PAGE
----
P.S. Although we all know prohibition was a nightmare and a mistake, one needs to understand how much people used to drink to understand, in part, the temperance movement.  Read up on it as it is a pretty good laugh.  I was just reading a passage in the above book where Senators in our government were described as being, “beastly drunk.”

David Lowery On the Immorality of Stealing Music

“Congratulations!, your generation is the first in history to rebel by unsticking it to the man and instead sticking it to the weirdo, freak musicians!” – David Lowery

David Lowery is in the band Cracker and also teaches business at the University of Georgia.  I just recently read a letter about about him that was sent to me by ASCAP.  (American Society of Composers, Authors, and Publishers)

Afterwards, I found the following letter by him that is absolutely amazing:

Letter to Emily White at NPR All Songs Considered

I’m sure some of you have already seen this.  If you haven’t, it is worth checking out whether or not you are in the music business.  He not only gets at what is wrong in the music business right now, but also sheds light on some of the immorality that is in our general culture when it comes to doing right by artists.  I would also say that these issues that affect artists are also part of our bigger problem of capitalism run amuck.

A sample from the letter:

The fundamental shift in principals and morality is about who gets to control and exploit the work of an artist. The accepted norm for hudreds of years of western civilization is the artist exclusively has the right to exploit and control his/her work for a period of time. (Since the works that are are almost invariably the subject of these discussions are popular culture of one type or another, the duration of the copyright term is pretty much irrelevant for an ethical discussion.) By allowing the artist to treat his/her work as actual property, the artist can decide how to monetize his or her work. This system has worked very well for fans and artists. Now we are being asked to undo this not because we think this is a bad or unfair way to compensate artists but simply because it is technologically possible for corporations or individuals to exploit artists work without their permission on a massive scale and globally. We are being asked to continue to let these companies violate the law without being punished or prosecuted. We are being asked to change our morality and principals to match what I think are immoral and unethical business models.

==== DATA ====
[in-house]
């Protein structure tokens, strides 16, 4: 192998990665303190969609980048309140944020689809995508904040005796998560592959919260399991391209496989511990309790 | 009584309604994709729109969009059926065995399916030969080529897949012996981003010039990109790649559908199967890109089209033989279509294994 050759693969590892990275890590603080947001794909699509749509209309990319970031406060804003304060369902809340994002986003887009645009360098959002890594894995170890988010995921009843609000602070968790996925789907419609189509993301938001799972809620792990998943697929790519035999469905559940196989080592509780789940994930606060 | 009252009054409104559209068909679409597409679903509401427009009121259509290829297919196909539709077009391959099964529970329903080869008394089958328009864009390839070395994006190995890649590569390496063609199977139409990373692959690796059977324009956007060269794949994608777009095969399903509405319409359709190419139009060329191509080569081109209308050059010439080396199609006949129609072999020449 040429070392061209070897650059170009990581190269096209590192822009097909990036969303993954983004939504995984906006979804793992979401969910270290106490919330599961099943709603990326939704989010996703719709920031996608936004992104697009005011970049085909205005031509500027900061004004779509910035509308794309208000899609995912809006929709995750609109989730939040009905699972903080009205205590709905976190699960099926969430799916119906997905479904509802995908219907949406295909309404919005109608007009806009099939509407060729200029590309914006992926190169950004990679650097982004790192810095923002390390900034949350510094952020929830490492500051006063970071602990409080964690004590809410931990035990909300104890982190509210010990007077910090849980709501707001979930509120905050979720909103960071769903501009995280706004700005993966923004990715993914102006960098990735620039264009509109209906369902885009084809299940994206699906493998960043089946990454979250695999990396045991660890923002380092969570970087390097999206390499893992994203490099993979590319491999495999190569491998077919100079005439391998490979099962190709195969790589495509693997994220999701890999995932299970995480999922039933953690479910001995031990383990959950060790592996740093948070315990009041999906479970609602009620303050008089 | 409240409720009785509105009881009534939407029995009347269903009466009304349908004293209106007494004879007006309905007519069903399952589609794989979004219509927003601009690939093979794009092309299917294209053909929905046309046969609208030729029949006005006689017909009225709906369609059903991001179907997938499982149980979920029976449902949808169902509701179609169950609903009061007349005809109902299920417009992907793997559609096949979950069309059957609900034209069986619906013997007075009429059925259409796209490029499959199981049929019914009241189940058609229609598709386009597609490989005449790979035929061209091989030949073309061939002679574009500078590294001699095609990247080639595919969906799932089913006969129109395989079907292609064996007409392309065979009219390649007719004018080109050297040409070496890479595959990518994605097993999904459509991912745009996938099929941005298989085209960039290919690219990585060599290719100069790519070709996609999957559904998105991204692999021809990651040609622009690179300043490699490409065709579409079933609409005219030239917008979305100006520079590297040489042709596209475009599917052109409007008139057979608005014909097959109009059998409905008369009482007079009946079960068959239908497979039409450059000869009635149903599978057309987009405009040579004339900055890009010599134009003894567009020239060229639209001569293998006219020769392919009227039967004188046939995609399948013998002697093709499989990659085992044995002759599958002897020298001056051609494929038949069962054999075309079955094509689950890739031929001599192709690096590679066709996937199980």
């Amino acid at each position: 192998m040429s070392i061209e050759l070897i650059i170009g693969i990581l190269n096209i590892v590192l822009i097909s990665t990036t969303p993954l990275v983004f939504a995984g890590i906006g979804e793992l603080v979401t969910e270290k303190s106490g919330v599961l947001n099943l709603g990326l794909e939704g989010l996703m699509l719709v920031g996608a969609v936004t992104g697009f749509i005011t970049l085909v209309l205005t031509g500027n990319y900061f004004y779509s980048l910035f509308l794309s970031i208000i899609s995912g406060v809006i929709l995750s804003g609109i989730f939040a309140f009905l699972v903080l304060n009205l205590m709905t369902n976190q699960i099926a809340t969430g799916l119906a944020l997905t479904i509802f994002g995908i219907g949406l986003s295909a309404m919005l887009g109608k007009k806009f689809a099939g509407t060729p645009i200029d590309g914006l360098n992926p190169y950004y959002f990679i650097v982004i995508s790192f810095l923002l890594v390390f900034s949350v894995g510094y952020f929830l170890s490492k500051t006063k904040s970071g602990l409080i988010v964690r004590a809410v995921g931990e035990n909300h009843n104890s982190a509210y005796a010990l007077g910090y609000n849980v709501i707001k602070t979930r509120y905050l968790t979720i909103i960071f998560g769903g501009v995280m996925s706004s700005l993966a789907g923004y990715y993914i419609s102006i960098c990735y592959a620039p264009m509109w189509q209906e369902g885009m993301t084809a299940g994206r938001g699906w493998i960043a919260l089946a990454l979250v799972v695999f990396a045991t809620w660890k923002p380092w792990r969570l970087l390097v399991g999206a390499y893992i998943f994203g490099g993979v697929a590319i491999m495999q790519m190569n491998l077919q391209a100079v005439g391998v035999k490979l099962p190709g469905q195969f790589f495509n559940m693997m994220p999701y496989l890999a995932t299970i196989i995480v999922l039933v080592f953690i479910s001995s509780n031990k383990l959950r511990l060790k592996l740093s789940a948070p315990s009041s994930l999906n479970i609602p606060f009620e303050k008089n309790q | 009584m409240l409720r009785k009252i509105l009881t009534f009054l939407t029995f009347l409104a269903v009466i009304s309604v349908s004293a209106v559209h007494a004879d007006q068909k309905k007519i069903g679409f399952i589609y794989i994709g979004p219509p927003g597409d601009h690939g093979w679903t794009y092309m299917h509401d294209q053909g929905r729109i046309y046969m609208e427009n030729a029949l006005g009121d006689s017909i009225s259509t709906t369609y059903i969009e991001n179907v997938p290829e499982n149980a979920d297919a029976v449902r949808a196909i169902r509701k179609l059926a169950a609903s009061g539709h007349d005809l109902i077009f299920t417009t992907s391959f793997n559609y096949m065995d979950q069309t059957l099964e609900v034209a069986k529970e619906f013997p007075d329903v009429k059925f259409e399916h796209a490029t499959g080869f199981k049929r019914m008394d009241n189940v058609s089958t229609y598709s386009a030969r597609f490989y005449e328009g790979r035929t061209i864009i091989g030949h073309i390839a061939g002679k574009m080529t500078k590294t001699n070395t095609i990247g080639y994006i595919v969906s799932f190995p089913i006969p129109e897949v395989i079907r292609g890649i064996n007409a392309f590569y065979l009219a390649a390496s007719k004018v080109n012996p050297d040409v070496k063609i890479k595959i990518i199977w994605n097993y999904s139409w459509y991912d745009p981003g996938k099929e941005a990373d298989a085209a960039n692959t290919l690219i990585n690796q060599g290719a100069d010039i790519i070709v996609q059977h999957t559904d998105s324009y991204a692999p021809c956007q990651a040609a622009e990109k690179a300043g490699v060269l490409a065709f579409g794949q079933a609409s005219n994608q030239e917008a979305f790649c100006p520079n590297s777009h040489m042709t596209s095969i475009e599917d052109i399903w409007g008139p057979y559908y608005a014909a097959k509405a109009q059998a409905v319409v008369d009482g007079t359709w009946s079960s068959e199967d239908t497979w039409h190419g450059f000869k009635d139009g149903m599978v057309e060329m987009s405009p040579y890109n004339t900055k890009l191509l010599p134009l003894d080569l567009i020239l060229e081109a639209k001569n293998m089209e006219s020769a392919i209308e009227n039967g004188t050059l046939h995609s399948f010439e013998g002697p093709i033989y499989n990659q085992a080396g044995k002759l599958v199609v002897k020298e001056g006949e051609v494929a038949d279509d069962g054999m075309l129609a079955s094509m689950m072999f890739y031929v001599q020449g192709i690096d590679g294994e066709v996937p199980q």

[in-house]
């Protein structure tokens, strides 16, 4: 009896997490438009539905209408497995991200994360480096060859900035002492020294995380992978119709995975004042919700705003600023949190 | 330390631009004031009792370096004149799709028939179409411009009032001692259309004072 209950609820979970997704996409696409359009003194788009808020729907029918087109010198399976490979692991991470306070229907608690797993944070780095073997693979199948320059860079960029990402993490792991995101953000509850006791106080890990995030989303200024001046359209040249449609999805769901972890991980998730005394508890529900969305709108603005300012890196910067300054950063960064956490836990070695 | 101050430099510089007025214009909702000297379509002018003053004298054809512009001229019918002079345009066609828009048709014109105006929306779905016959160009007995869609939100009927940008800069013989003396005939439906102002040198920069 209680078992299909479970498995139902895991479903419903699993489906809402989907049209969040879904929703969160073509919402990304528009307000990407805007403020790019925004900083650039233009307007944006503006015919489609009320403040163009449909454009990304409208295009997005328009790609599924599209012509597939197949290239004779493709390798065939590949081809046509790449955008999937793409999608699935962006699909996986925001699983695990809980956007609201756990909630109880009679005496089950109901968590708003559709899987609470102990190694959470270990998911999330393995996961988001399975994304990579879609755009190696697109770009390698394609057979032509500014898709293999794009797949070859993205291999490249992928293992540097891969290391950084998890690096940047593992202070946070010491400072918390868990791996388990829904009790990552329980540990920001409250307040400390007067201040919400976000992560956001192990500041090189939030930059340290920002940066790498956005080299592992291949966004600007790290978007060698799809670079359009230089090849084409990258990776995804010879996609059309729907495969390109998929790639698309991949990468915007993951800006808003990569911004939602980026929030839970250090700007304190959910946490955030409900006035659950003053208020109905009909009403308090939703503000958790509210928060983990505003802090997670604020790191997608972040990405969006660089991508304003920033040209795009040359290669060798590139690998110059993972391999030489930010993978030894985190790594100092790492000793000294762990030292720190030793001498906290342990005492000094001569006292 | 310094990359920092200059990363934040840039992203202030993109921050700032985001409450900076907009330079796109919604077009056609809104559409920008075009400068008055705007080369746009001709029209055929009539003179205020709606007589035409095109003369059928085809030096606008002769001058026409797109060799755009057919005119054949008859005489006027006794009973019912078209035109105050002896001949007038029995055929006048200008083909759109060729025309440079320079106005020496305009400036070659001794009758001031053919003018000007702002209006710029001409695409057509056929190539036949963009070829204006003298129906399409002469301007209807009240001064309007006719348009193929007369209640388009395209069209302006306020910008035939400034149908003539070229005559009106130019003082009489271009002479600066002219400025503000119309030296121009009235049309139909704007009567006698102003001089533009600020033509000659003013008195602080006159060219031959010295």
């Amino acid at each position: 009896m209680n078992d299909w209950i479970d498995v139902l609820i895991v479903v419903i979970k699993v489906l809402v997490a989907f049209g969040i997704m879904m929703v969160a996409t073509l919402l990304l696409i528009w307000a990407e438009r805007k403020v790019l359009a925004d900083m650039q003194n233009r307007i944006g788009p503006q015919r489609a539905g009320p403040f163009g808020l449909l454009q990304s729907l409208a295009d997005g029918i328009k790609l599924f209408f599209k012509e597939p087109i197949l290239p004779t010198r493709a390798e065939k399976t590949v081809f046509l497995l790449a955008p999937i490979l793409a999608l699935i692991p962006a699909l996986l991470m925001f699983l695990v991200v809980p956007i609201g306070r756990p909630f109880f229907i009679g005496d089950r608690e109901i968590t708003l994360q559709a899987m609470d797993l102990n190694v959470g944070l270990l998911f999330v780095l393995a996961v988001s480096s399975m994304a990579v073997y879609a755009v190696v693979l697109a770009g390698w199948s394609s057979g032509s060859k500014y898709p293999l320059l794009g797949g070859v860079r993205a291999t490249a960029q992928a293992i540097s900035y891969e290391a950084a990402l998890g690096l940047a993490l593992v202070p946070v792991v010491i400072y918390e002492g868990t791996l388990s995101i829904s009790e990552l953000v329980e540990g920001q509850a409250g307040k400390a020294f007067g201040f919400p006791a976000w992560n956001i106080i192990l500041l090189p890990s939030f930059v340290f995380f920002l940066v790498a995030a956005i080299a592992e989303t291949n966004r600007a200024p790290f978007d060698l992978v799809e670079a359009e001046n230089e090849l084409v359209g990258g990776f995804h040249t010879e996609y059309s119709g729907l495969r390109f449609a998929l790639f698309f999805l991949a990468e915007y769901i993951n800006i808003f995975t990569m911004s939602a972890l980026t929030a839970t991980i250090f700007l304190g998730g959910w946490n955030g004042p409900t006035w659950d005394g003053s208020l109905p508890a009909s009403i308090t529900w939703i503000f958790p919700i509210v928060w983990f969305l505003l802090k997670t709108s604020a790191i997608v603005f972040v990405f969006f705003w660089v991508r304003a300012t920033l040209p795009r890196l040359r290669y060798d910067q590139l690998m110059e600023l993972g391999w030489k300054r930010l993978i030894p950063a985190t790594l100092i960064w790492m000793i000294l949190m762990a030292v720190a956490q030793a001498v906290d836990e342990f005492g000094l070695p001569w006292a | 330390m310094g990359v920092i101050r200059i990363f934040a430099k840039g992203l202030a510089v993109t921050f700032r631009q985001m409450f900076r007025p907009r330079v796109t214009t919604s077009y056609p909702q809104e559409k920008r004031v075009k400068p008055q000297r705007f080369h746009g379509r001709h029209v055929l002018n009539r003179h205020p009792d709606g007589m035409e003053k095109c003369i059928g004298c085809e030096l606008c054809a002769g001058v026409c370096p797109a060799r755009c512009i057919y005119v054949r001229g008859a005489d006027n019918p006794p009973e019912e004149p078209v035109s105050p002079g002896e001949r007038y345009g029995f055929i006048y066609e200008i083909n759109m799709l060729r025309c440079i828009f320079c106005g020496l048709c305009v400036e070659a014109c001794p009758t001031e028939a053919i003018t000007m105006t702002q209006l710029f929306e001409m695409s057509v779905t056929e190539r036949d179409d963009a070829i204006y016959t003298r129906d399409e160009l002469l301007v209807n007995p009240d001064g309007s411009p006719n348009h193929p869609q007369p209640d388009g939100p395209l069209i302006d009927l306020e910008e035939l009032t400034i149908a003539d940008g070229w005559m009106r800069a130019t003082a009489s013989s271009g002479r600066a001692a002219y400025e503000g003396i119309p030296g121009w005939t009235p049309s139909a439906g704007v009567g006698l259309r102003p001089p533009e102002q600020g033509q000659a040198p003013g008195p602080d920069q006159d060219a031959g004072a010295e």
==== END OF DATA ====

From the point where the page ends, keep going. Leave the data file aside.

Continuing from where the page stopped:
This is an astounding piece of work.  He lays it all out in a way that is not only thorough, but also put in terms simple enough that pretty much anyone can understand.  A highly recommended read.

Why the Muse is Hovering Over Television

I read the following quote by bassist Jah Wobble today:

To be honest I am turned on more by the renaissance that has taken place in  USA TV and the TV of some European countries over the last few years. Great narratives , great writing multi layered meanings and fantastic social commentary. It’s almost reinventing the wheel; fiction that documents better than documentaries. Against all odds TV has become the medium that makes most sense in and of this crazy post modern, late stage capitalist, samsaric world that we live in. Music, and its intelligent use is obviously a part of that renaissance, but it isn’t the main thing any more. Right now, like the novel, ‘the album’ format seems a bit moribund. I still hear the odd tune that I like. It’s just that ‘the muse’ seems to be hovering over the likes of HBO script writers rather than musicians right now. That’s where innovative stuff seems to be happening.